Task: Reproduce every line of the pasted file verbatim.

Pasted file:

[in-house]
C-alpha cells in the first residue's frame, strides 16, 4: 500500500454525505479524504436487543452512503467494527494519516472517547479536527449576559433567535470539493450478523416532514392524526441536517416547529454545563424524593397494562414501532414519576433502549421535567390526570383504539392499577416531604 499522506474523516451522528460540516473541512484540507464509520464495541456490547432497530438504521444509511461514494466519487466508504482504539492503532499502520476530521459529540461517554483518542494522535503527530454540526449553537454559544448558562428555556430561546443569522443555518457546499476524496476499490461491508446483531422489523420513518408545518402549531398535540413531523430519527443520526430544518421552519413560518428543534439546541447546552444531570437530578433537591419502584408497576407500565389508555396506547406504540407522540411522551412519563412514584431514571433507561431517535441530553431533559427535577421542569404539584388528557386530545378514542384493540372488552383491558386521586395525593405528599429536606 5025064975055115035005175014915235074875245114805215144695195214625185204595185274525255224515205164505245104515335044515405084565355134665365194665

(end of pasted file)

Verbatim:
[in-house]
C-alpha cells in the first residue's frame, strides 16, 4: 500500500454525505479524504436487543452512503467494527494519516472517547479536527449576559433567535470539493450478523416532514392524526441536517416547529454545563424524593397494562414501532414519576433502549421535567390526570383504539392499577416531604 499522506474523516451522528460540516473541512484540507464509520464495541456490547432497530438504521444509511461514494466519487466508504482504539492503532499502520476530521459529540461517554483518542494522535503527530454540526449553537454559544448558562428555556430561546443569522443555518457546499476524496476499490461491508446483531422489523420513518408545518402549531398535540413531523430519527443520526430544518421552519413560518428543534439546541447546552444531570437530578433537591419502584408497576407500565389508555396506547406504540407522540411522551412519563412514584431514571433507561431517535441530553431533559427535577421542569404539584388528557386530545378514542384493540372488552383491558386521586395525593405528599429536606 5025064975055115035005175014915235074875245114805215144695195214625185204595185274525255224515205164505245104515335044515405084565355134665365194665